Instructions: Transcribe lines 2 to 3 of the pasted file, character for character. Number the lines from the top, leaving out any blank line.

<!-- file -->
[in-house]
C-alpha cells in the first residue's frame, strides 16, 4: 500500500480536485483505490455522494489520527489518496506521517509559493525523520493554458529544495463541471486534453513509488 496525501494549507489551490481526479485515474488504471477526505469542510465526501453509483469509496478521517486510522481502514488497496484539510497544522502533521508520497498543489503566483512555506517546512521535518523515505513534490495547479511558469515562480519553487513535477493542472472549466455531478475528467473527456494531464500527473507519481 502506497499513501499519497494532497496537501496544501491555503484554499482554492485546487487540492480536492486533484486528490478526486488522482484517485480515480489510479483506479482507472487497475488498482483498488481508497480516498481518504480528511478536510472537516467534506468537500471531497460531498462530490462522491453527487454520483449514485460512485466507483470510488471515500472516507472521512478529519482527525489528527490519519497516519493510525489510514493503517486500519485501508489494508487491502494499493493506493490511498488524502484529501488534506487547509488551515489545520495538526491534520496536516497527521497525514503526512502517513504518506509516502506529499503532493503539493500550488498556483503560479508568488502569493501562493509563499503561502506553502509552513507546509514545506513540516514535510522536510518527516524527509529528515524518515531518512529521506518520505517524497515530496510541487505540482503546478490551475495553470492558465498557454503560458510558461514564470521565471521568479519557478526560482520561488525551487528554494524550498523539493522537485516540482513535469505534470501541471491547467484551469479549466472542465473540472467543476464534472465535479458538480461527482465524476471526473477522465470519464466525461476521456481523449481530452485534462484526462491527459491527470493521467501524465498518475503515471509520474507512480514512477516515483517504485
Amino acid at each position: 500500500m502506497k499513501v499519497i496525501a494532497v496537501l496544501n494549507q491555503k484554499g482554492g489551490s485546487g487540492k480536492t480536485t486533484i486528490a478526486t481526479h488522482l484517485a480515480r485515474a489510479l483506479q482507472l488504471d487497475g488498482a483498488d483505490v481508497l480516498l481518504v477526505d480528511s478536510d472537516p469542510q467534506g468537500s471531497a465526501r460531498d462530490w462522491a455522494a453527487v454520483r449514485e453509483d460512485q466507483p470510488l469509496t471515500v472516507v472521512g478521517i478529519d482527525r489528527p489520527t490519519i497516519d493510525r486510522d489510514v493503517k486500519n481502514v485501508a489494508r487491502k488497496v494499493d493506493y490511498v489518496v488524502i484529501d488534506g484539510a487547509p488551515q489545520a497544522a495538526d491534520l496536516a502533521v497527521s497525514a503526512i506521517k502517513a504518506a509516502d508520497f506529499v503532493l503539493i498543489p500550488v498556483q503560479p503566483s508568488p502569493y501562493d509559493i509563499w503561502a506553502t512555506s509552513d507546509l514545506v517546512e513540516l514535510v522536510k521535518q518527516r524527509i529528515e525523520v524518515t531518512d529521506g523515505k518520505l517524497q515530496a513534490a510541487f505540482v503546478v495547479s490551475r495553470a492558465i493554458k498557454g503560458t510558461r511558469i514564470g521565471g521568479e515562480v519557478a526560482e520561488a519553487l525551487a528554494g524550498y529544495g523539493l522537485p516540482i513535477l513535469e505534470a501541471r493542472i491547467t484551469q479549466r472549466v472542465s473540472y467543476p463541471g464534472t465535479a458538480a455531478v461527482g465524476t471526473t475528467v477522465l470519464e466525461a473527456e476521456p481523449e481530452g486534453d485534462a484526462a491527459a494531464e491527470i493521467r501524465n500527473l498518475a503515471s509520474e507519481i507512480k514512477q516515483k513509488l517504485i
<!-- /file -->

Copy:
C-alpha cells in the first residue's frame, strides 16, 4: 500500500480536485483505490455522494489520527489518496506521517509559493525523520493554458529544495463541471486534453513509488 496525501494549507489551490481526479485515474488504471477526505469542510465526501453509483469509496478521517486510522481502514488497496484539510497544522502533521508520497498543489503566483512555506517546512521535518523515505513534490495547479511558469515562480519553487513535477493542472472549466455531478475528467473527456494531464500527473507519481 502506497499513501499519497494532497496537501496544501491555503484554499482554492485546487487540492480536492486533484486528490478526486488522482484517485480515480489510479483506479482507472487497475488498482483498488481508497480516498481518504480528511478536510472537516467534506468537500471531497460531498462530490462522491453527487454520483449514485460512485466507483470510488471515500472516507472521512478529519482527525489528527490519519497516519493510525489510514493503517486500519485501508489494508487491502494499493493506493490511498488524502484529501488534506487547509488551515489545520495538526491534520496536516497527521497525514503526512502517513504518506509516502506529499503532493503539493500550488498556483503560479508568488502569493501562493509563499503561502506553502509552513507546509514545506513540516514535510522536510518527516524527509529528515524518515531518512529521506518520505517524497515530496510541487505540482503546478490551475495553470492558465498557454503560458510558461514564470521565471521568479519557478526560482520561488525551487528554494524550498523539493522537485516540482513535469505534470501541471491547467484551469479549466472542465473540472467543476464534472465535479458538480461527482465524476471526473477522465470519464466525461476521456481523449481530452485534462484526462491527459491527470493521467501524465498518475503515471509520474507512480514512477516515483517504485
Amino acid at each position: 500500500m502506497k499513501v499519497i496525501a494532497v496537501l496544501n494549507q491555503k484554499g482554492g489551490s485546487g487540492k480536492t480536485t486533484i486528490a478526486t481526479h488522482l484517485a480515480r485515474a489510479l483506479q482507472l488504471d487497475g488498482a483498488d483505490v481508497l480516498l481518504v477526505d480528511s478536510d472537516p469542510q467534506g468537500s471531497a465526501r460531498d462530490w462522491a455522494a453527487v454520483r449514485e453509483d460512485q466507483p470510488l469509496t471515500v472516507v472521512g478521517i478529519d482527525r489528527p489520527t490519519i497516519d493510525r486510522d489510514v493503517k486500519n481502514v485501508a489494508r487491502k488497496v494499493d493506493y490511498v489518496v488524502i484529501d488534506g484539510a487547509p488551515q489545520a497544522a495538526d491534520l496536516a502533521v497527521s497525514a503526512i506521517k502517513a504518506a509516502d508520497f506529499v503532493l503539493i498543489p500550488v498556483q503560479p503566483s508568488p502569493y501562493d509559493i509563499w503561502a506553502t512555506s509552513d507546509l514545506v517546512e513540516l514535510v522536510k521535518q518527516r524527509i529528515e525523520v524518515t531518512d529521506g523515505k518520505l517524497q515530496a513534490a510541487f505540482v503546478v495547479s490551475r495553470a492558465i493554458k498557454g503560458t510558461r511558469i514564470g521565471g521568479e515562480v519557478a526560482e520561488a519553487l525551487a528554494g524550498y529544495g523539493l522537485p516540482i513535477l513535469e505534470a501541471r493542472i491547467t484551469q479549466r472549466v472542465s473540472y467543476p463541471g464534472t465535479a458538480a455531478v461527482g465524476t471526473t475528467v477522465l470519464e466525461a473527456e476521456p481523449e481530452g486534453d485534462a484526462a491527459a494531464e491527470i493521467r501524465n500527473l498518475a503515471s509520474e507519481i507512480k514512477q516515483k513509488l517504485i